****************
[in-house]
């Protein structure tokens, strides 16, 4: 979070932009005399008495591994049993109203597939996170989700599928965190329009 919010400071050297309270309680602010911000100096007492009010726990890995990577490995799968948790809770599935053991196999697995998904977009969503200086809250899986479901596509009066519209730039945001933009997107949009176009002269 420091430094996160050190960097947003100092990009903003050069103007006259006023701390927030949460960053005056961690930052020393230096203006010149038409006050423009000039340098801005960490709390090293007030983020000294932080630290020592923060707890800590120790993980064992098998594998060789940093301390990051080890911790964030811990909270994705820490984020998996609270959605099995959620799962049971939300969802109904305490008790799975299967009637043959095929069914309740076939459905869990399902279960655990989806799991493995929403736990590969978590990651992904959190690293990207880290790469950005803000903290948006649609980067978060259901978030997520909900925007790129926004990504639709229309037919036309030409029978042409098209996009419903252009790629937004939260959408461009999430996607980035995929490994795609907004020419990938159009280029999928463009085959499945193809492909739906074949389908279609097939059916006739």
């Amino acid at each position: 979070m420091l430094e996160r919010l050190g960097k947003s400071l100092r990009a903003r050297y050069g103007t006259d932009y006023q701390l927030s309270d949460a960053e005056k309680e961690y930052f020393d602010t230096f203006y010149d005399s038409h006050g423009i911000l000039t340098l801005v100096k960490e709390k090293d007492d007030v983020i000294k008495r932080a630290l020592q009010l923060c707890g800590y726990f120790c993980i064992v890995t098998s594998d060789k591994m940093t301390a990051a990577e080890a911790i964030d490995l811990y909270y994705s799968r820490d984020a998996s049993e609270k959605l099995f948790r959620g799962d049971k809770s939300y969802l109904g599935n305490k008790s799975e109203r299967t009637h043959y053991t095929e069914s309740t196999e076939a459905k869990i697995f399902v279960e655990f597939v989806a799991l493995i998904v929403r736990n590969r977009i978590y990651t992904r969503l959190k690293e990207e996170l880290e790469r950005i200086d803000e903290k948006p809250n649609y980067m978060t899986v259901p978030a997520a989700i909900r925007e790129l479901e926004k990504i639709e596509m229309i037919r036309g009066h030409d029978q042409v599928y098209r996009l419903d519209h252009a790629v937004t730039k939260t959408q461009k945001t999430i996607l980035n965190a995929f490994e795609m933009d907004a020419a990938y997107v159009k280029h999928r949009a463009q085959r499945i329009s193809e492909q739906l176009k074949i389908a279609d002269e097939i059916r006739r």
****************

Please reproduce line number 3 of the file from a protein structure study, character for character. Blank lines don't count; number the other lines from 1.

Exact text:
């Amino acid at each position: 979070m420091l430094e996160r919010l050190g960097k947003s400071l100092r990009a903003r050297y050069g103007t006259d932009y006023q701390l927030s309270d949460a960053e005056k309680e961690y930052f020393d602010t230096f203006y010149d005399s038409h006050g423009i911000l000039t340098l801005v100096k960490e709390k090293d007492d007030v983020i000294k008495r932080a630290l020592q009010l923060c707890g800590y726990f120790c993980i064992v890995t098998s594998d060789k591994m940093t301390a990051a990577e080890a911790i964030d490995l811990y909270y994705s799968r820490d984020a998996s049993e609270k959605l099995f948790r959620g799962d049971k809770s939300y969802l109904g599935n305490k008790s799975e109203r299967t009637h043959y053991t095929e069914s309740t196999e076939a459905k869990i697995f399902v279960e655990f597939v989806a799991l493995i998904v929403r736990n590969r977009i978590y990651t992904r969503l959190k690293e990207e996170l880290e790469r950005i200086d803000e903290k948006p809250n649609y980067m978060t899986v259901p978030a997520a989700i909900r925007e790129l479901e926004k990504i639709e596509m229309i037919r036309g009066h030409d029978q042409v599928y098209r996009l419903d519209h252009a790629v937004t730039k939260t959408q461009k945001t999430i996607l980035n965190a995929f490994e795609m933009d907004a020419a990938y997107v159009k280029h999928r949009a463009q085959r499945i329009s193809e492909q739906l176009k074949i389908a279609d002269e097939i059916r006739r």